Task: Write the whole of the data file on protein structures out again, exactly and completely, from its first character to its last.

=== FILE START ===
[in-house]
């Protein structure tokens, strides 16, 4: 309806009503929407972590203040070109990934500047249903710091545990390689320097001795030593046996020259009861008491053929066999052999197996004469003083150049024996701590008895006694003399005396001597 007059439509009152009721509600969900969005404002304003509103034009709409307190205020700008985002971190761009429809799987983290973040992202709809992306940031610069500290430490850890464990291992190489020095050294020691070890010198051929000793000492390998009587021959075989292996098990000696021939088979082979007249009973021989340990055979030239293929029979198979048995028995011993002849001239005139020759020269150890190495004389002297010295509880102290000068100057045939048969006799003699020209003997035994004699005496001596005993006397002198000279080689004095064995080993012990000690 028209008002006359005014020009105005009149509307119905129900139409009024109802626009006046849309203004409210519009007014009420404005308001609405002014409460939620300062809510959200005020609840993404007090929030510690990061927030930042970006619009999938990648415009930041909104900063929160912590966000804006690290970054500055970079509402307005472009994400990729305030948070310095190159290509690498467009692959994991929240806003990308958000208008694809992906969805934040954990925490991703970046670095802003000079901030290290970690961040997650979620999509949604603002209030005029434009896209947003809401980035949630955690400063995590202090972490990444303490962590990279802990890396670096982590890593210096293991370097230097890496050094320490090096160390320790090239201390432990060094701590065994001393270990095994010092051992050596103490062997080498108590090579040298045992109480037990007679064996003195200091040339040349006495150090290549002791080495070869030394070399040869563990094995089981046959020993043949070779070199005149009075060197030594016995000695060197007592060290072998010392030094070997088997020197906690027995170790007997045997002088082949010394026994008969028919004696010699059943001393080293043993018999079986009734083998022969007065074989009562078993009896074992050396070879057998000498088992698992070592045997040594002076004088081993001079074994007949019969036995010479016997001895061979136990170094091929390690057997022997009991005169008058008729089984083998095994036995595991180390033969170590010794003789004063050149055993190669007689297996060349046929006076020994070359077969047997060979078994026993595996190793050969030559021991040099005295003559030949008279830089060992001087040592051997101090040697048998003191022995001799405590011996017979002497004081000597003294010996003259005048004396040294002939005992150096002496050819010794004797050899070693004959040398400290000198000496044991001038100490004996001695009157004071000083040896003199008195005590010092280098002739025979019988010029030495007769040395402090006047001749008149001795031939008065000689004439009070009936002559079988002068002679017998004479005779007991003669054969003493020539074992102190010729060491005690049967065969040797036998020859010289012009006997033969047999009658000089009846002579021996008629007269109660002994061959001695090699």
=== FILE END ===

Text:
[in-house]
């Protein structure tokens, strides 16, 4: 309806009503929407972590203040070109990934500047249903710091545990390689320097001795030593046996020259009861008491053929066999052999197996004469003083150049024996701590008895006694003399005396001597 007059439509009152009721509600969900969005404002304003509103034009709409307190205020700008985002971190761009429809799987983290973040992202709809992306940031610069500290430490850890464990291992190489020095050294020691070890010198051929000793000492390998009587021959075989292996098990000696021939088979082979007249009973021989340990055979030239293929029979198979048995028995011993002849001239005139020759020269150890190495004389002297010295509880102290000068100057045939048969006799003699020209003997035994004699005496001596005993006397002198000279080689004095064995080993012990000690 028209008002006359005014020009105005009149509307119905129900139409009024109802626009006046849309203004409210519009007014009420404005308001609405002014409460939620300062809510959200005020609840993404007090929030510690990061927030930042970006619009999938990648415009930041909104900063929160912590966000804006690290970054500055970079509402307005472009994400990729305030948070310095190159290509690498467009692959994991929240806003990308958000208008694809992906969805934040954990925490991703970046670095802003000079901030290290970690961040997650979620999509949604603002209030005029434009896209947003809401980035949630955690400063995590202090972490990444303490962590990279802990890396670096982590890593210096293991370097230097890496050094320490090096160390320790090239201390432990060094701590065994001393270990095994010092051992050596103490062997080498108590090579040298045992109480037990007679064996003195200091040339040349006495150090290549002791080495070869030394070399040869563990094995089981046959020993043949070779070199005149009075060197030594016995000695060197007592060290072998010392030094070997088997020197906690027995170790007997045997002088082949010394026994008969028919004696010699059943001393080293043993018999079986009734083998022969007065074989009562078993009896074992050396070879057998000498088992698992070592045997040594002076004088081993001079074994007949019969036995010479016997001895061979136990170094091929390690057997022997009991005169008058008729089984083998095994036995595991180390033969170590010794003789004063050149055993190669007689297996060349046929006076020994070359077969047997060979078994026993595996190793050969030559021991040099005295003559030949008279830089060992001087040592051997101090040697048998003191022995001799405590011996017979002497004081000597003294010996003259005048004396040294002939005992150096002496050819010794004797050899070693004959040398400290000198000496044991001038100490004996001695009157004071000083040896003199008195005590010092280098002739025979019988010029030495007769040395402090006047001749008149001795031939008065000689004439009070009936002559079988002068002679017998004479005779007991003669054969003493020539074992102190010729060491005690049967065969040797036998020859010289012009006997033969047999009658000089009846002579021996008629007269109660002994061959001695090699």